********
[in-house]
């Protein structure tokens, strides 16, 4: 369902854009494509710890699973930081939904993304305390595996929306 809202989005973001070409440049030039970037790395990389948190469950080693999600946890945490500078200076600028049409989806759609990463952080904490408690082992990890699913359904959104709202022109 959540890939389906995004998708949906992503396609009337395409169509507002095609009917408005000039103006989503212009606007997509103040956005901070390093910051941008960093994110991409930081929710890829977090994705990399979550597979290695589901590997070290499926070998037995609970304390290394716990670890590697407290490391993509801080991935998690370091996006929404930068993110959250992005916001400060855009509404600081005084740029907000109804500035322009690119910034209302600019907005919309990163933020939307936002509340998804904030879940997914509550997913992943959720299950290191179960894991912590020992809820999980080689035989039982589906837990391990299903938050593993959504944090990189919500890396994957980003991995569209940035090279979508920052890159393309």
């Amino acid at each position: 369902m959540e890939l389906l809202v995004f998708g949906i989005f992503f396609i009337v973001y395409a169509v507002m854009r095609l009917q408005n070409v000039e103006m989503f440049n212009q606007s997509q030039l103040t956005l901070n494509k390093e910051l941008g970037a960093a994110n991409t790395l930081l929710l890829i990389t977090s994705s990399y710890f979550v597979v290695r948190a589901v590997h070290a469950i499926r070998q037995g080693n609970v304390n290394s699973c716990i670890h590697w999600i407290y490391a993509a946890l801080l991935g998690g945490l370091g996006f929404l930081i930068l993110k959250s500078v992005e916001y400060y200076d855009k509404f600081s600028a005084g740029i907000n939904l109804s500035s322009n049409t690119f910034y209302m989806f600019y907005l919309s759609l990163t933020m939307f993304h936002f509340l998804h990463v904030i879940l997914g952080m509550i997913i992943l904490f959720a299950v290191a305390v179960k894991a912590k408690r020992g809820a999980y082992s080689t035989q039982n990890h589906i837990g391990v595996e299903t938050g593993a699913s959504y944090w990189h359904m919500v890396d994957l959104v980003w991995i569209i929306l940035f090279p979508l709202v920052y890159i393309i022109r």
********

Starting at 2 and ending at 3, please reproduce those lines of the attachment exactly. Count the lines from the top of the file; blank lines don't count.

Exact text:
């Protein structure tokens, strides 16, 4: 369902854009494509710890699973930081939904993304305390595996929306 809202989005973001070409440049030039970037790395990389948190469950080693999600946890945490500078200076600028049409989806759609990463952080904490408690082992990890699913359904959104709202022109 959540890939389906995004998708949906992503396609009337395409169509507002095609009917408005000039103006989503212009606007997509103040956005901070390093910051941008960093994110991409930081929710890829977090994705990399979550597979290695589901590997070290499926070998037995609970304390290394716990670890590697407290490391993509801080991935998690370091996006929404930068993110959250992005916001400060855009509404600081005084740029907000109804500035322009690119910034209302600019907005919309990163933020939307936002509340998804904030879940997914509550997913992943959720299950290191179960894991912590020992809820999980080689035989039982589906837990391990299903938050593993959504944090990189919500890396994957980003991995569209940035090279979508920052890159393309």
């Amino acid at each position: 369902m959540e890939l389906l809202v995004f998708g949906i989005f992503f396609i009337v973001y395409a169509v507002m854009r095609l009917q408005n070409v000039e103006m989503f440049n212009q606007s997509q030039l103040t956005l901070n494509k390093e910051l941008g970037a960093a994110n991409t790395l930081l929710l890829i990389t977090s994705s990399y710890f979550v597979v290695r948190a589901v590997h070290a469950i499926r070998q037995g080693n609970v304390n290394s699973c716990i670890h590697w999600i407290y490391a993509a946890l801080l991935g998690g945490l370091g996006f929404l930081i930068l993110k959250s500078v992005e916001y400060y200076d855009k509404f600081s600028a005084g740029i907000n939904l109804s500035s322009n049409t690119f910034y209302m989806f600019y907005l919309s759609l990163t933020m939307f993304h936002f509340l998804h990463v904030i879940l997914g952080m509550i997913i992943l904490f959720a299950v290191a305390v179960k894991a912590k408690r020992g809820a999980y082992s080689t035989q039982n990890h589906i837990g391990v595996e299903t938050g593993a699913s959504y944090w990189h359904m919500v890396d994957l959104v980003w991995i569209i929306l940035f090279p979508l709202v920052y890159i393309i022109r």